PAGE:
John Carter: Of Leapers and Lizard Folk

If you ever wondered how British actors pay their mortgages, they do it by playing mostly bad guys in what used to be called “sword-and-sandal” movies, stories vaguely set in the ancient world with a mish-mash of cultural references. Truck everyone out into the desert, dress your actors in bed sheets and throw rugs, and you’ve got  Hercules, Hercules Unchained, War of the Trojans, etc. But that was so long ago, right? In the 50’s? Nothing like that around anymore. Now we are too sophisticated for that nonsense. Right? Actually, this kind of nonsense is all over the place, except we might want to call the new versions “sword-sandal-and-cgi” movies. Hence John Carter and a cartload of others lookalikes that blend sci-fi, fantasy, and desert epic.

Taylor Kitsch plays Carter, a Confederate soldier who finds himself on Barsoom (Mars, to you and me) after fondling a medallion. (A word of advice to movie heroes: you’d have fewer problems if you’d just avoid all medallions. Just say no to shiny things!) Kitsch, a graduate of the James Franco school of acting, plays Carter as a mumbling introvert. But what made Kitsch a standout on TV’s Friday Night Lights doesn’t work so well in a sci-fi desert epic. Of course, I guess any one of us would be a brooder if we found ourselves suddenly transported to another planet in the middle of a civil war.

Carter first discovers that Martian gravity makes him able to leap tall buildings at a single bound. There’s a funny scene where he gets used to his new-found power. But I have to say that even in the battle scenes, the sight of the character catapulting through the sky is a wee bit comic—a wildly exaggerated version of the leaping attack of Brad Pitt’s Achilles in Troy.

Carter is caught by the Tharks, a barbarian race of warriors who don’t seem to care that the Zodangans, led by evil Sab Thança scenery-chewing Dominic West, are intent on wiping out the city of Helium. But Sab is no more than a puppet for the Therns, who, like all good bullies, perpetuate evil just because they can.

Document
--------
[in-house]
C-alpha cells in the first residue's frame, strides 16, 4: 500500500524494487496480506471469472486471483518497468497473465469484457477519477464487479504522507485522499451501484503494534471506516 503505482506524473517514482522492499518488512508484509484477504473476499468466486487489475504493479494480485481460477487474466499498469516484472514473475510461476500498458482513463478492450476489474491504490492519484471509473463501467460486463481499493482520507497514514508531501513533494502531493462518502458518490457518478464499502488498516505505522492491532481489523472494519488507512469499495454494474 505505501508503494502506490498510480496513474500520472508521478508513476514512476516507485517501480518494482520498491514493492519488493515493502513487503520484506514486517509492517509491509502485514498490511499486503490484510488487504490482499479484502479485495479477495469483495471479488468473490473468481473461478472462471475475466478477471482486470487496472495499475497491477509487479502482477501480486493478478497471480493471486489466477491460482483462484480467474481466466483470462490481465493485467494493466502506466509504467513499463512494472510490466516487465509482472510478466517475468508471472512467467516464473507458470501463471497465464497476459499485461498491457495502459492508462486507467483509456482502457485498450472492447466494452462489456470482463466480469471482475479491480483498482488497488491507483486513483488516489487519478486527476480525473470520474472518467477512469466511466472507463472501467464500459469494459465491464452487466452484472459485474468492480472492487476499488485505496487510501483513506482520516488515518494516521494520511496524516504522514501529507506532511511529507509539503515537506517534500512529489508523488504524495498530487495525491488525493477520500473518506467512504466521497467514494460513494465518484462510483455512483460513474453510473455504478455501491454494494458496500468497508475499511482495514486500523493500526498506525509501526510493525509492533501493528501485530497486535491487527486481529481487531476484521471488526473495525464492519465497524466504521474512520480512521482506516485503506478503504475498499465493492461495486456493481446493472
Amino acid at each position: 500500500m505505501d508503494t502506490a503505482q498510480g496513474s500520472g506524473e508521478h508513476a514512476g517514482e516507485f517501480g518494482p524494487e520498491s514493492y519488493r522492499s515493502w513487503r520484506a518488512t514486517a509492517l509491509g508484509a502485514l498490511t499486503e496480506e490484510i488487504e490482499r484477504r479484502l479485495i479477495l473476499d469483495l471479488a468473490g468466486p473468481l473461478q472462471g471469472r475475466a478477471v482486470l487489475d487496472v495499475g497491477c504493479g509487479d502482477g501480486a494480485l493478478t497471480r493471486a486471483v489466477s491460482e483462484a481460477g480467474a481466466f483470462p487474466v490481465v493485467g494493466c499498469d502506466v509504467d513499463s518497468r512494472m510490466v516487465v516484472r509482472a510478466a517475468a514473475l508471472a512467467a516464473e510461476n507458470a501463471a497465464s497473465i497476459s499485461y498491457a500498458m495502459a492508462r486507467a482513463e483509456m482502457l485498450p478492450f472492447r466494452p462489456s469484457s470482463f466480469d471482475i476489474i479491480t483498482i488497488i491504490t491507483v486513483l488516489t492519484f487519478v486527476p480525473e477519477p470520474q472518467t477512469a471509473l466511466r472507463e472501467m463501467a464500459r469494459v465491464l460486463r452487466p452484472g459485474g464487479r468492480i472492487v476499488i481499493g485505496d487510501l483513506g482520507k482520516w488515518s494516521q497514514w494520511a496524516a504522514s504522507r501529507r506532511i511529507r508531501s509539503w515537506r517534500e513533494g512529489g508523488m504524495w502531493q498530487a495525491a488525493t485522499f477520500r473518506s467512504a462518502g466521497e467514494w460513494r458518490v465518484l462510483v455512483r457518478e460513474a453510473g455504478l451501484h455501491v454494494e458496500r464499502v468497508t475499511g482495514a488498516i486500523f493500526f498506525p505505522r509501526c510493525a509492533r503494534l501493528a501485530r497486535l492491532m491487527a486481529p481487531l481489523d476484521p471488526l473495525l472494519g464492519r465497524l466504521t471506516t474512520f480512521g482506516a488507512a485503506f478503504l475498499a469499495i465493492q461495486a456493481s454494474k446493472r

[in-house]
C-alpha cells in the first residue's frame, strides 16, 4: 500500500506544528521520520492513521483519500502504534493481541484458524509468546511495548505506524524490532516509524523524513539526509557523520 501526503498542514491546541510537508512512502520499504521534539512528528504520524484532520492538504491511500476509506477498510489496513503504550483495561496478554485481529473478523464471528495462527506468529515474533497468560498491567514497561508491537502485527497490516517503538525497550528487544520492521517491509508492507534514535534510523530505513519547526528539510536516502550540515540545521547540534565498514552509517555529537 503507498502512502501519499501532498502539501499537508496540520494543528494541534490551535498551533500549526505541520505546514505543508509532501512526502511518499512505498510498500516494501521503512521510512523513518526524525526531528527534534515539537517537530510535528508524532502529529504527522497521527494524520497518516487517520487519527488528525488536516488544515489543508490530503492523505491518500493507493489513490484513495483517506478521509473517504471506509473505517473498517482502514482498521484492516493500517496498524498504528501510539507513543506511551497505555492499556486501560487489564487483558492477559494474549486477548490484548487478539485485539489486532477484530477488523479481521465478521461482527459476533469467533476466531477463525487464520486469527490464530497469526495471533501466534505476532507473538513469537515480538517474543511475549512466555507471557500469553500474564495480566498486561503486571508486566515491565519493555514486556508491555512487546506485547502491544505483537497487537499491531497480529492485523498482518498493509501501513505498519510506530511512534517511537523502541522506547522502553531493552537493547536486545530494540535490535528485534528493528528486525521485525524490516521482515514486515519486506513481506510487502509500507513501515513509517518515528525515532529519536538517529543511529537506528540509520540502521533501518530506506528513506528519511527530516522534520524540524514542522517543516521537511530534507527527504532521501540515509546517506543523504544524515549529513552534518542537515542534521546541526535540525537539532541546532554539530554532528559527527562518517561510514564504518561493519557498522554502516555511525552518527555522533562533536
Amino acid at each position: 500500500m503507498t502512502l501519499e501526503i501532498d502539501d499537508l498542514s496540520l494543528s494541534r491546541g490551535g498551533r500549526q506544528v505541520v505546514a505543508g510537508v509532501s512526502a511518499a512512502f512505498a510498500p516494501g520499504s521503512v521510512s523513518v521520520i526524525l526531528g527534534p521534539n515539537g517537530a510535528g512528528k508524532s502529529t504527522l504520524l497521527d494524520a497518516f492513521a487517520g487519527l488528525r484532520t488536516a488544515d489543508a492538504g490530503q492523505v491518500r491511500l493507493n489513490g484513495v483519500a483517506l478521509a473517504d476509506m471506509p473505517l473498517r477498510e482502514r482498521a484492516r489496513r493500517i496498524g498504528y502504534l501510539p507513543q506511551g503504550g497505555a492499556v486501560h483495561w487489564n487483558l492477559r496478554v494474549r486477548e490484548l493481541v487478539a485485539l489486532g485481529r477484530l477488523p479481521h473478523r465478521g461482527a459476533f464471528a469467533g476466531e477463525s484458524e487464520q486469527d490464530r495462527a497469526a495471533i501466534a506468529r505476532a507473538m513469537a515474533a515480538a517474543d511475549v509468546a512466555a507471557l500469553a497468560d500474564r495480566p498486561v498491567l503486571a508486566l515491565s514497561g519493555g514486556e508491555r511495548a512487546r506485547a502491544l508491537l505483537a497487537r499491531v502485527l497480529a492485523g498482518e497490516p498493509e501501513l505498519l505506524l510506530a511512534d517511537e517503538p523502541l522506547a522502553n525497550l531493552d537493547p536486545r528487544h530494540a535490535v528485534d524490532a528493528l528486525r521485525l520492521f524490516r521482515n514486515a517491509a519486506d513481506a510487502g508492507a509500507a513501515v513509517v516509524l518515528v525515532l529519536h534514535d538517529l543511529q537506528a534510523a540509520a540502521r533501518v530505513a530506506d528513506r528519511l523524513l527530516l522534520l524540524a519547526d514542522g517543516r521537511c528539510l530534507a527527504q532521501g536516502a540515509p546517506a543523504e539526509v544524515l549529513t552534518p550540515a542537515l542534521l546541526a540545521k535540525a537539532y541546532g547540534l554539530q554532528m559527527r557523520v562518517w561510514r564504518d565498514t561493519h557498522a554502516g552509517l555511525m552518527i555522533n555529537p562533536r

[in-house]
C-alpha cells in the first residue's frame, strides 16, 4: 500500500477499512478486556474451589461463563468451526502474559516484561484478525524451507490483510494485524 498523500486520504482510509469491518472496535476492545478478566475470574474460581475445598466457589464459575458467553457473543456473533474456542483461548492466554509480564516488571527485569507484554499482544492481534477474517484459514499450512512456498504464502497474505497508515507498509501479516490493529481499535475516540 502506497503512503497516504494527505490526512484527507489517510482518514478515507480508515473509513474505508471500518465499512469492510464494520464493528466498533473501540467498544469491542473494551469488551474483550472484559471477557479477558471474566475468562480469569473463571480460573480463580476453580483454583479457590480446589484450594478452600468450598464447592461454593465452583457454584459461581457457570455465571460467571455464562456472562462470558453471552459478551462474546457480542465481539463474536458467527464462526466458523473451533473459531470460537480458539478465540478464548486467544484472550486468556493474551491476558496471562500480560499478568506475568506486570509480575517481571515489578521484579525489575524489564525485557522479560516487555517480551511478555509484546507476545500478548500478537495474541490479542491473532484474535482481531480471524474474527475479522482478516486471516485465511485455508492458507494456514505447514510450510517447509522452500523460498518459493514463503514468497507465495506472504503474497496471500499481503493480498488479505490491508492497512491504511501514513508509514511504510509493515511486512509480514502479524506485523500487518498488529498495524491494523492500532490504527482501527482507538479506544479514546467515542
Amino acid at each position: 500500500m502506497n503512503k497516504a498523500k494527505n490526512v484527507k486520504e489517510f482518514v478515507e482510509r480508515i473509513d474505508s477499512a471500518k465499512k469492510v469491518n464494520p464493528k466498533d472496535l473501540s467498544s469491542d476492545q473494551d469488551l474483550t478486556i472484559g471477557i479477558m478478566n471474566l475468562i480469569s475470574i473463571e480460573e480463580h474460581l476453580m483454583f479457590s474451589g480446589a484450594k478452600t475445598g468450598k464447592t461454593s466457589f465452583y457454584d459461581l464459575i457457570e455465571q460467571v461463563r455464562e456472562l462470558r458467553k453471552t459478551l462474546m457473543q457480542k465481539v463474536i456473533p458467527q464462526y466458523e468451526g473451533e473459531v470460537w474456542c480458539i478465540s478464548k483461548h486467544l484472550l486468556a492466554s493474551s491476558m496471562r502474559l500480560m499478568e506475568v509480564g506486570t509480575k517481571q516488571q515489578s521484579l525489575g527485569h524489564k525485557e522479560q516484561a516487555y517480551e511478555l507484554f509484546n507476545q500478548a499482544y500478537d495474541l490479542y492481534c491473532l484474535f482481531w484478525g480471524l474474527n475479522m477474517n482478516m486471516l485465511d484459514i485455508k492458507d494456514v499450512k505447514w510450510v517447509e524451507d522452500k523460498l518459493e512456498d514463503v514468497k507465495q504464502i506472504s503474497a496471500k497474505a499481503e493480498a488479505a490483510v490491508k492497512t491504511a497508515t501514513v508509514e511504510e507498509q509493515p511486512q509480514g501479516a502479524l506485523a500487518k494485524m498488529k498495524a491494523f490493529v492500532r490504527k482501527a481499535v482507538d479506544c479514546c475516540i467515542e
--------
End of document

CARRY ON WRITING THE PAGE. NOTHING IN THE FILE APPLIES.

There are two standout actors in the movie. The first is Lynn Collins, who plays the princess-in-jeopardy as a battle-hardened warrior who makes John Carter look like a cappuccino-swilling emo-boy. The second is James Purefoy, who has a small part but who plays it with such wicked glee amidst all the solemn bombast that you wish there were more of him.

Many other fine actors fill out the cast, notably Willem Dafoe, Bryan Cranston, Ciaran Hinds, Mark Strong, Thomas Haden Church, and Samantha Morton. But they’re wasted on this movie, which is derivative right down to the last 1’s and 0’s of its CGI coding.

It may be true that there is no new thing under the sun, but this movie robs too freely from Star Wars, Star Trek, and Avatar, with a dash of Stargate and a soupçon of The Iliad tossed in for good measure.

In other words, it’s now official: Hollywood no longer makes movies; it makes mash-ups.

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Tinker, Tailor, Soldier . . . Oh My!

First you notice the sepia-toned look of Tinker, Tailor, Soldier, Spy. It’s as if the director borrowed the Steven Soderbergh’s color palette. And next the characteristic camera move, a slow zoom through washed-out streets, down anonymous corridors, over worn-out faces.

Agent George Smiley has been pulled from retirement to investigate the allegation that there’s a mole in The Circus. (For those who don’t speak spy-ish, that’s British Intelligence.) Smiley peers at each of his suspects in order to discover his hidden weakness, his secret truth. And in the end, the revelation of those secrets seems no more important than the peering itself. “I’m innocent, within reason,” one character says, capturing all the ambiguity of the Cold War era that gave birth to so many of the novels of John le Carré. “Innocent within reason” implies guilty within reason, too. What le Carré knows is that great evil comes into our lives not with grand gestures but with baby steps.

Gary Oldman is a worthy successor to Alec Guinness as George Smiley, the imperturbable British functionary who may have more going on behind that blank stare than he lets on. Oldman is the kind of actor who can express a whole range of emotions with no more than a millimeter’s elevation of an eyebrow. In fact, you couldn’t ask for a better cast for a movie, with Colin Firth, John Hurt, Ciarán Hinds, Toby Jones, Mark Strong, Tom Hardy, David Dencik, and a number of other excellent British poker faces. This is not the James-Bond world of evil geniuses going after world domination. It’s the world of petty bureaucrats with cracked principles and battered hearts. The spaces of their world smell of thwarted ambition, tawdry secrets, and cheap compromise. All of which make the movie much more interesting than the cartoonish adventures of Bond, James Bond.

But . . . I have to say . . .can’t help it, really: part of me wanted a little more gunplay, maybe a garroting or two. And maybe a teense more clarity. Is that so wrong?

On the other hand, TTSS is a movie that, like its characters, plays its cards close to the vest, so close that it’s not always clear, even when the cards have been laid down, just who’s holding what hand. Which is probably as clear-sighted a picture of the murky world of true espionage as any we can get.